Health care plan discontinuation leaves family scrambling

ALBANY, N.Y. – A local man received a letter stating his health care coverage will be discontinued, and he only has two weeks to find a replacement.

Raymond Marshall received a letter in the mail on Wednesday notifying him of the discontinuation of his healthcare plan. Marshall was enrolled in a Family Health Plus program, but it is being discontinued under the Affordable Care Act.

“Totally devastated between me and my wife that our insurance is gone as of 14 days,” he said.

His coverage will no longer be available as of August 1, and he’s $250 short of being eligible for Medicaid.

Eventually, every family in the program will receive a similar letter. Some may be eligible for Medicaid but others, like Marshall, will have to pay a “spenddown,” which is like a deductible.

Marshall said his deductible is $250 a month per person, which is almost seven times more than what he used to pay.

“About $40 a month. That could cover all our pills,” he said. “Now, without it, it could be $500 a month.”

Although the letter came with a two week deadline, the State Department of Health posted a statement on its website in 2013.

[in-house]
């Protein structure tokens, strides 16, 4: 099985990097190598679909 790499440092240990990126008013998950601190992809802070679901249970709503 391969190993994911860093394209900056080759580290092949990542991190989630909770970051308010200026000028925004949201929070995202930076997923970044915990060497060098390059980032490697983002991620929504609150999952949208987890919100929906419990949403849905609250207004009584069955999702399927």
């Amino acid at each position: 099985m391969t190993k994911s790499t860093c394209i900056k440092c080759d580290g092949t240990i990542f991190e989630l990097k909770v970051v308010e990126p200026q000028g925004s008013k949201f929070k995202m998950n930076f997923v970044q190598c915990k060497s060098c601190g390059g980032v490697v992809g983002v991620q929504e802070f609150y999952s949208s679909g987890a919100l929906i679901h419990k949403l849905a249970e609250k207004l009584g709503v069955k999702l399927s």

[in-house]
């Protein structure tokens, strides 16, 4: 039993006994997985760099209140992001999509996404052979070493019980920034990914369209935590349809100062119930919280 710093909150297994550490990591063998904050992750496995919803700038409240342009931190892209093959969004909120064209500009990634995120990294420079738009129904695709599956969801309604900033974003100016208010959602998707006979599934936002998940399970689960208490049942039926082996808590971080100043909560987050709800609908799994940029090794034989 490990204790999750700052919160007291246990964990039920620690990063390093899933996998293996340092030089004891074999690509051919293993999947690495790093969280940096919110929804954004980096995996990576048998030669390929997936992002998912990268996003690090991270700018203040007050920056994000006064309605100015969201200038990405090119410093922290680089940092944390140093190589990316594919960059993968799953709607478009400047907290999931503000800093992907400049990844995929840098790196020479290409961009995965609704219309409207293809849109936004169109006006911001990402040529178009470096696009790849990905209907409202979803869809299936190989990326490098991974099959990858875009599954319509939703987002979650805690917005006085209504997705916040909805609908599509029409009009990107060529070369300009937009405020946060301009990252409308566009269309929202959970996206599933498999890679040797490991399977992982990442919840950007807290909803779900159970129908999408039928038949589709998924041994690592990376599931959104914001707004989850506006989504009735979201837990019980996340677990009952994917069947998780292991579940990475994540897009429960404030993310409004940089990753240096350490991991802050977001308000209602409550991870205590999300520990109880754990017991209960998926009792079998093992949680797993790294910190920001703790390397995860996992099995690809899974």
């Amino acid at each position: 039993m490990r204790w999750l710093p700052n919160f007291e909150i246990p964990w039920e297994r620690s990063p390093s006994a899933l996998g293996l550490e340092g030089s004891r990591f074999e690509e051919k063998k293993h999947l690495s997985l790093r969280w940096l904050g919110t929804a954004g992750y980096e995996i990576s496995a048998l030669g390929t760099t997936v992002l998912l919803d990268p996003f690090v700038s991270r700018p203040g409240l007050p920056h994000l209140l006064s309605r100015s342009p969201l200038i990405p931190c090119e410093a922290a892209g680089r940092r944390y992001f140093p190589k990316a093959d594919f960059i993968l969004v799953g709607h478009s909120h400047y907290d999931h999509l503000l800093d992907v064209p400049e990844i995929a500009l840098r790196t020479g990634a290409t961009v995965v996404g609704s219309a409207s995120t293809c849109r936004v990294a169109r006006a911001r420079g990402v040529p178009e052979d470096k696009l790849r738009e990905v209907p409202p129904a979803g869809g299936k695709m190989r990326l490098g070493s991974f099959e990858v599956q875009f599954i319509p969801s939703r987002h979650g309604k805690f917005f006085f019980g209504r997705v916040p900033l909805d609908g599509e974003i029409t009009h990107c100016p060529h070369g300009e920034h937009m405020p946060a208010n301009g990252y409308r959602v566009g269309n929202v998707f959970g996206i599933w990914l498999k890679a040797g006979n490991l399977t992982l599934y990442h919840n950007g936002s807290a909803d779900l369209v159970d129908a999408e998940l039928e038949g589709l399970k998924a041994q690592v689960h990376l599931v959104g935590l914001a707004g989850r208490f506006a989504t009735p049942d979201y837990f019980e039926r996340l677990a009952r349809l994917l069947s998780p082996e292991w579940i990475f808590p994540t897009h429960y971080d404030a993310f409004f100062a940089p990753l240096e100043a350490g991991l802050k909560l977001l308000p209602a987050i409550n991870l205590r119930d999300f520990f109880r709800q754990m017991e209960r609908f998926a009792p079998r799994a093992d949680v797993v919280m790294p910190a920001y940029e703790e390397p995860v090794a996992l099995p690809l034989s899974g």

It said: “Applications for Family Health Plus will not be accepted after December 31, 2013, because of changes under the Affordable Care Act. Starting January 1, 2014, individuals should apply for health insurance coverage through the Marketplace:”

Healthcare providers said premiums within the marketplace will be more expensive, but there are ways families can find assistance if they, too, lose their coverage.

“Many people would be eligible for advance premium tax credits as well as some of those additional cost sharing reductions,” Director of Marketing for Fidelis Care Tim Tilton said.

Marshall said it’s not about the money, and he’ll find a way to pay as he and his wife are both diabetics. He said it is about the inconvenience and stress of finding a new healthcare provider and possibly all new doctors. He wishes he had received the letter sooner.

“What do you let go to pay for that?” he asked. “You’re talking, you know, probably half your paycheck. Then you have to try to switch doctors which becomes more of a hassle, so yeah, it’s been a burden,” he said.

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